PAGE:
loaded. Importantly, the crits acted both as a means of feedback and a forum for developing
student understandings of the nature of quality work. The same day feedback example in
Law focused on engaging students in prompt dialogues around quality legal analysis
immediately after an assessment, despite the constraints of a large class size and limited
time available. This Law vignette also provides a flavor of some key elements of feedback
processes (cf. Evans 2013), such as timeliness; interplay of teacher commentary and stu-
dent expression of views; and the affective impact of feedback.
I have discussed three principles of learning-oriented assessment in relation to a model
which represents what I see as the essence of assessment practice focused on developing
productive student learning processes. The model represents a coherent approach in that it
views assessment tasks, students’ evaluative expertise and engagement with feedback not
as isolated aspects but as parts of an integrated whole. This is particularly well illustrated
by the Architecture case in which there was coherence between the portfolio assessment
task; and the interplay between student self-evaluation and dialogic feedback stimulated by
the processes of critical reviews of students’ designs. Facilitating factors in that case were
the intensive teacher-student interactions and the small size of the tutorial group. The large
classes in History and Law did not, however, represent insurmountable barriers to varied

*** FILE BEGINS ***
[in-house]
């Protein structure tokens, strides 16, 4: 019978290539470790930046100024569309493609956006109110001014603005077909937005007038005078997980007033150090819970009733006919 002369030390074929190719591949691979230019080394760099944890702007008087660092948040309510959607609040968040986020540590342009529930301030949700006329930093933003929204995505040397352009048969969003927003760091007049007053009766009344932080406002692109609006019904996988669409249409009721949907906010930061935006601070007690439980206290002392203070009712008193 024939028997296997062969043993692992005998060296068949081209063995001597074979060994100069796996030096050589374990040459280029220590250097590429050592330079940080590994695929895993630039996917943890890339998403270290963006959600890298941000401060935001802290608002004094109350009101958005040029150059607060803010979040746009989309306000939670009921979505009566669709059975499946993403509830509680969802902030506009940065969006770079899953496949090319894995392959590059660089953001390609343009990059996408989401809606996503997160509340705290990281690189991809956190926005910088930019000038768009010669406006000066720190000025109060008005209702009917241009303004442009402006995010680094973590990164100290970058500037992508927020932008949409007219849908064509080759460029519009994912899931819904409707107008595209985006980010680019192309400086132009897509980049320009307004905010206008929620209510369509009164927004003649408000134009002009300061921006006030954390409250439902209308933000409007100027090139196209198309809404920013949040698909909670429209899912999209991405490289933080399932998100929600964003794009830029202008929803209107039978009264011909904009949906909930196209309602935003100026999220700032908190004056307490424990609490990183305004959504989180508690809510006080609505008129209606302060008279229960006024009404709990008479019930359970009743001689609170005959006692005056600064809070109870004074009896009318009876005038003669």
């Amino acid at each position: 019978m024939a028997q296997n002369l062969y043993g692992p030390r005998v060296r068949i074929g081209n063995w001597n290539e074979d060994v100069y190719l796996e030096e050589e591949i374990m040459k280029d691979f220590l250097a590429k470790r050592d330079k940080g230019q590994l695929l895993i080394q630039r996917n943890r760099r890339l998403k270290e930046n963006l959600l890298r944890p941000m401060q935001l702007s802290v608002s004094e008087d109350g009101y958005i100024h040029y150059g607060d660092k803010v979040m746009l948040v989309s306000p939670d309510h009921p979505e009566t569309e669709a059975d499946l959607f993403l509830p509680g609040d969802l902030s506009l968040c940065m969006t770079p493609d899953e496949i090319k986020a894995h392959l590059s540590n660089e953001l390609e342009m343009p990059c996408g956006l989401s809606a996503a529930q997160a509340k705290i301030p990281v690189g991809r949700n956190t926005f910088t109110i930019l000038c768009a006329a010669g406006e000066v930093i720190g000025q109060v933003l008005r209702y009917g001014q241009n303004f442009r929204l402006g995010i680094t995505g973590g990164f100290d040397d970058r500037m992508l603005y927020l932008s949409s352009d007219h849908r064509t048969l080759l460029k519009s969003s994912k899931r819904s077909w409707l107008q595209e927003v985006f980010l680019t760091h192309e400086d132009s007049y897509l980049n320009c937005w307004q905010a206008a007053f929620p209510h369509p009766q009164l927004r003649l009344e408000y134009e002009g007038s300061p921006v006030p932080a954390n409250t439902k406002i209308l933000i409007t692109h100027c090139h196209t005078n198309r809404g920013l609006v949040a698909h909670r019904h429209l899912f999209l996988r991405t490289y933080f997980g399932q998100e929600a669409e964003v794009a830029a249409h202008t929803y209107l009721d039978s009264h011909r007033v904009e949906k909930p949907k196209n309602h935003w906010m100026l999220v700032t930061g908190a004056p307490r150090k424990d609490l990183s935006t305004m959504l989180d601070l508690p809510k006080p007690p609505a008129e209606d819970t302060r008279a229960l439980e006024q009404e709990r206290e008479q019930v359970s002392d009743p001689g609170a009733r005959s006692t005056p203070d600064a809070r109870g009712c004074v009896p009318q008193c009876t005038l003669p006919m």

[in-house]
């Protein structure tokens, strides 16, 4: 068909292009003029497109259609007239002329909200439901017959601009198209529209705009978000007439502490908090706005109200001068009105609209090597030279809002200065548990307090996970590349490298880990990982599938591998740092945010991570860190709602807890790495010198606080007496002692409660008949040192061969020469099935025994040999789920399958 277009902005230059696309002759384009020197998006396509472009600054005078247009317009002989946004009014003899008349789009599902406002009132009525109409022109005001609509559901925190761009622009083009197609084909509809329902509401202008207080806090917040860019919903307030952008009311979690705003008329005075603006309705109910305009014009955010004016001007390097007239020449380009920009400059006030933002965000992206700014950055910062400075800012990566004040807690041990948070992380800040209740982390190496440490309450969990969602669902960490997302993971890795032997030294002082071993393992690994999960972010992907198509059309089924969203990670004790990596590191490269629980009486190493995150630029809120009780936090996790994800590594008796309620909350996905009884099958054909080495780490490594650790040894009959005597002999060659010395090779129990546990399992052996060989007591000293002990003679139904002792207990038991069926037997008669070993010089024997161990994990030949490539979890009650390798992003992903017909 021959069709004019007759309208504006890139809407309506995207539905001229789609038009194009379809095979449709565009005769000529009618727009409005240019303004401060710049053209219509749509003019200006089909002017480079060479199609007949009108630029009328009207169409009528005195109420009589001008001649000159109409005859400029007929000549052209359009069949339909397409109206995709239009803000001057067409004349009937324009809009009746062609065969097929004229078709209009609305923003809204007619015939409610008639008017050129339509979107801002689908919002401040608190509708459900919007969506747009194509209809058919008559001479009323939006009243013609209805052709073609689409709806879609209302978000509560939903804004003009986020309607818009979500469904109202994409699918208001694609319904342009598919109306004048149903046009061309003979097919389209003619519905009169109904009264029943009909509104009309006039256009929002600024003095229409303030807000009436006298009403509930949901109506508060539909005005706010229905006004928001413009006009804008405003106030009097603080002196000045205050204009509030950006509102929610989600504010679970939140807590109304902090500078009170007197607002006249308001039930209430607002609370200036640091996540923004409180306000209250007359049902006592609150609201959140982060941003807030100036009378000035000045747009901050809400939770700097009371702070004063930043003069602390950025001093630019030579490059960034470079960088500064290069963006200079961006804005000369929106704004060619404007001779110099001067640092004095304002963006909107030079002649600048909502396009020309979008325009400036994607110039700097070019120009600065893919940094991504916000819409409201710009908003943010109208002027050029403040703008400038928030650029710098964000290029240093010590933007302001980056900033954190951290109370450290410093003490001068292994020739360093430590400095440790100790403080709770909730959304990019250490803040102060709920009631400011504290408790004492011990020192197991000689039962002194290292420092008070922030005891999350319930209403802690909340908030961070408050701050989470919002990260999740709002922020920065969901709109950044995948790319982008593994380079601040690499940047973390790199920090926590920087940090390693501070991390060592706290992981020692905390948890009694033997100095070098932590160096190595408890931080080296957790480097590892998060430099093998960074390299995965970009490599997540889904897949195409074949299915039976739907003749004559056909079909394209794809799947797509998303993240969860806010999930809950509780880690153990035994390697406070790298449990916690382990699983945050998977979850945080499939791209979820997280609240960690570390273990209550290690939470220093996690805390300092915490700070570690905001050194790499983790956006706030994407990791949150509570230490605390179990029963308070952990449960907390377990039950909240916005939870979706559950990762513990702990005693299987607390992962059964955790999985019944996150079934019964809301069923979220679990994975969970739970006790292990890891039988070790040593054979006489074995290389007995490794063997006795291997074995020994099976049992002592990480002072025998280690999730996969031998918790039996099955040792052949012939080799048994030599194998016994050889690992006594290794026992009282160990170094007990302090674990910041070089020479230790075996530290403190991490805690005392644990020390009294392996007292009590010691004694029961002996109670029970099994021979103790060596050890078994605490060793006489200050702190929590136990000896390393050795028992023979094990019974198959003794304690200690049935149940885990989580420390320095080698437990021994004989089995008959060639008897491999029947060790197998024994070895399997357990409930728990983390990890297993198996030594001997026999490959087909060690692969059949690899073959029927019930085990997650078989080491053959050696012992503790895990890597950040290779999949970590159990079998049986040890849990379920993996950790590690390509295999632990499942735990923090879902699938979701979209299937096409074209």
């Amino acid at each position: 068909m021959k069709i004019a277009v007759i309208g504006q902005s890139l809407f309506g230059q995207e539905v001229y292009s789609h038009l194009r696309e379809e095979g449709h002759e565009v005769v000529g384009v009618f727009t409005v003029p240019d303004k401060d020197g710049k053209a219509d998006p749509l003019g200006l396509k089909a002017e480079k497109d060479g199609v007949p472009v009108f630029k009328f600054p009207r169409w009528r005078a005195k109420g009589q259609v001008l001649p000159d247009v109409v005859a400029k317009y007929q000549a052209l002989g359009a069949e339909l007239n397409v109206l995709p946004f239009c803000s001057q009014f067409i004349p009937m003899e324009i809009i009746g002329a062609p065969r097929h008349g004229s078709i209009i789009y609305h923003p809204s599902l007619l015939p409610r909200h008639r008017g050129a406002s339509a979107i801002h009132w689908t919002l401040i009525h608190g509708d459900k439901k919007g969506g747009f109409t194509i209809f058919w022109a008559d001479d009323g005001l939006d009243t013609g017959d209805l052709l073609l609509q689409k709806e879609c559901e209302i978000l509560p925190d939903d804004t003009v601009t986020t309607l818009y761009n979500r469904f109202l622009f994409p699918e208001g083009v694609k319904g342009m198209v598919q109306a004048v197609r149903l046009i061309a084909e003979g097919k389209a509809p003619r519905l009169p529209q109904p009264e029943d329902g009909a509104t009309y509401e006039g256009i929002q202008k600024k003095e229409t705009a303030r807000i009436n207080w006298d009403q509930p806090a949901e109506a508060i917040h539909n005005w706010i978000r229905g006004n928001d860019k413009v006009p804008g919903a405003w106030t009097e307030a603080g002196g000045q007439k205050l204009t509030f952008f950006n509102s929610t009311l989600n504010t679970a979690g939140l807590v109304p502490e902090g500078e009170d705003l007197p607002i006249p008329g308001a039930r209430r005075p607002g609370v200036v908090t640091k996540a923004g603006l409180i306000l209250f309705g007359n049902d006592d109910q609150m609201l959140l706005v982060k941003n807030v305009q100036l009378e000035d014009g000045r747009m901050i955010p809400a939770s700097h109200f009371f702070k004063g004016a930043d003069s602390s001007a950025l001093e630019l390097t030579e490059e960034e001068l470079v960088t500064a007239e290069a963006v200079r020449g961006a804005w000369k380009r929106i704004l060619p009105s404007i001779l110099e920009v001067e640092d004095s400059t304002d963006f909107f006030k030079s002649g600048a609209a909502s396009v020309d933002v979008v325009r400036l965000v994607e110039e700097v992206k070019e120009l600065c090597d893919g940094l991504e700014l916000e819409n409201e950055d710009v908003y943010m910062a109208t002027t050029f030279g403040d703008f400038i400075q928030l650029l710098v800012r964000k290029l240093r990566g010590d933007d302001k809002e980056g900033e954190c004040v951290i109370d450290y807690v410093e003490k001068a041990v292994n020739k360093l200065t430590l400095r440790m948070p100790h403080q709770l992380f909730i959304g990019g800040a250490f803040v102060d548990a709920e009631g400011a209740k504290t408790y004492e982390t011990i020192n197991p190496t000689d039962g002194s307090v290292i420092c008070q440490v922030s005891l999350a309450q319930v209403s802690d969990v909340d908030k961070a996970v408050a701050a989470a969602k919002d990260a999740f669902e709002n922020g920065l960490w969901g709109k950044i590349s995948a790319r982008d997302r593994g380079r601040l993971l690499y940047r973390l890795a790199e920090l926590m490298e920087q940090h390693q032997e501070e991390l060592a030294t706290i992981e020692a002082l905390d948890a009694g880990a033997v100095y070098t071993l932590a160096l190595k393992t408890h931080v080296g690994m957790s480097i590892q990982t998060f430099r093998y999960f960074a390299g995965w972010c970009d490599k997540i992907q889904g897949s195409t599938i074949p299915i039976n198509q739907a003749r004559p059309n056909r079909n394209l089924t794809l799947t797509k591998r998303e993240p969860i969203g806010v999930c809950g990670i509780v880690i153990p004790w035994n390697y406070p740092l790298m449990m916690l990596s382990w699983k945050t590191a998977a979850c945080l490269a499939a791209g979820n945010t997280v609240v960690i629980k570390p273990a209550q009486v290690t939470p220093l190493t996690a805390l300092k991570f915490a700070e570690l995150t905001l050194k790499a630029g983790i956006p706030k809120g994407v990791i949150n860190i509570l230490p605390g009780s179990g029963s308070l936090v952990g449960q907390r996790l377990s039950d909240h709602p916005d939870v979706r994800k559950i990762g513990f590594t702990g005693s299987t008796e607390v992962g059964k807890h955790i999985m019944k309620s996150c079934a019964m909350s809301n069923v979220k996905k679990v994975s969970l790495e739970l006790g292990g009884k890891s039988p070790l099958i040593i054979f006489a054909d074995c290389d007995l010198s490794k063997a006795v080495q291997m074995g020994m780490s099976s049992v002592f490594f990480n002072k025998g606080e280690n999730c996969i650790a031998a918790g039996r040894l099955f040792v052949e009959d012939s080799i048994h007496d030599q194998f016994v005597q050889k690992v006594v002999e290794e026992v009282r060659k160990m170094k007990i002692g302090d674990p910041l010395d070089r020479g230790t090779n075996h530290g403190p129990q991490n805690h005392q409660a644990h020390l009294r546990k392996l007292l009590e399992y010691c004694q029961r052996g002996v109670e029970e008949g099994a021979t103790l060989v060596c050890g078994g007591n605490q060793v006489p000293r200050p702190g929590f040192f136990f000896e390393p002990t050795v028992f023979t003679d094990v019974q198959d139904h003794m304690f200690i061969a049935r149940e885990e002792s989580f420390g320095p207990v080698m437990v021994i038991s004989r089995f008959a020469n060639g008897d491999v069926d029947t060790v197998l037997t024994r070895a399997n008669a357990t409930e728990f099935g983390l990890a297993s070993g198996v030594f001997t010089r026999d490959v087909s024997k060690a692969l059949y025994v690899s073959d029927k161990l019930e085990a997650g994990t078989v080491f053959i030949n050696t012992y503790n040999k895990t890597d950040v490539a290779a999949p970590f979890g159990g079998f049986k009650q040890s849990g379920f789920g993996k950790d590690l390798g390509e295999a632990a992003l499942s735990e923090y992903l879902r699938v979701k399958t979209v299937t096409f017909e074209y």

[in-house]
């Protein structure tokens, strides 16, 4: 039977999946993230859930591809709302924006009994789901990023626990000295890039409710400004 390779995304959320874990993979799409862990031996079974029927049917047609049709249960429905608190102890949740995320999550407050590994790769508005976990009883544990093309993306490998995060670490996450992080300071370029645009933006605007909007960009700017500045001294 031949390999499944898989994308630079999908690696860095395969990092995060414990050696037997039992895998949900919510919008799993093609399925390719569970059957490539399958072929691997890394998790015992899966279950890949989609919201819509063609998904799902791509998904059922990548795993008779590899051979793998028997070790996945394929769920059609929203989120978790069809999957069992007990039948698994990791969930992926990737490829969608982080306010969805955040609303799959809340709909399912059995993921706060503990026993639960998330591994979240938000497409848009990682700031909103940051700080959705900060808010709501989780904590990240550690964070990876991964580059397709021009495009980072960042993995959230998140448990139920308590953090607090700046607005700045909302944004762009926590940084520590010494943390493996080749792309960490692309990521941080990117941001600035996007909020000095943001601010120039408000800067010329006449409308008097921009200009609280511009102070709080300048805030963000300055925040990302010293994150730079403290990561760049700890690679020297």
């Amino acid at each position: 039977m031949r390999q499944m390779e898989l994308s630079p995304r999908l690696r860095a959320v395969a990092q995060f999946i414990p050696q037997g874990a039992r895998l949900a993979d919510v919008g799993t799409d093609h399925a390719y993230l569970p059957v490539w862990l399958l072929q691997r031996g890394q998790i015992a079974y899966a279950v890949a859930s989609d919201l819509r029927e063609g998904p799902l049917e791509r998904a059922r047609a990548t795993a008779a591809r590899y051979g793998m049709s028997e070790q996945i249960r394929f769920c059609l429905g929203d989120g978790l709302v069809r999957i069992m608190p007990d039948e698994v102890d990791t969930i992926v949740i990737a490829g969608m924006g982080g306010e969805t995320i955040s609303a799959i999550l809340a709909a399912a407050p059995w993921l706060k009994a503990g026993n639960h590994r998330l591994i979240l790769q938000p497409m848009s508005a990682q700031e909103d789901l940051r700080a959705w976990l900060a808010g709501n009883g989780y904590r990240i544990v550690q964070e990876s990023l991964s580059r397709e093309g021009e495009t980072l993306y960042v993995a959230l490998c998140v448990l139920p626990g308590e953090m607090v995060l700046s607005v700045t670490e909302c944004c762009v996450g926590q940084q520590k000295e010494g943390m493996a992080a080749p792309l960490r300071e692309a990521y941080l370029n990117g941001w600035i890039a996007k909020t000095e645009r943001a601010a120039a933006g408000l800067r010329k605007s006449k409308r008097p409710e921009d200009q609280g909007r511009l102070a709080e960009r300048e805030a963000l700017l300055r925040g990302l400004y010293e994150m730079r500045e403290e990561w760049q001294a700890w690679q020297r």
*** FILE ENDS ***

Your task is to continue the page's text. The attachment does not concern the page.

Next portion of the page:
learning-oriented assessment practices, suggesting that the determination and commitment
of teachers can tackle some of the challenges in developing effective assessment processes.
The model itself and the interplay between its different elements invite further explo-
ration. I end with two related issues for further research. What are the main inter-disci-
plinary commonalities or differences in the principles underpinning the design and
implementation of learning-oriented assessment tasks? Under what circumstances does
feedback open up or close down opportunities for students to develop their own evaluative
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Acknowledgments This research is funded by the Research Grants Council of Hong Kong: HKU
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... For students at different stages of education (primary, secondary, and tertiary), the learning of content knowledge can be achieved and demonstrated through writing (Graham et al., 2013). Therefore, this chapter intends to draw on Carless's (2015) model of learning-oriented assessment and Jones and Saville's (2016) systemic approach to learning-oriented assessment to provide practical guidance for early-career and practicing teachers on the use of standardized writing tests for learning-oriented purposes. ...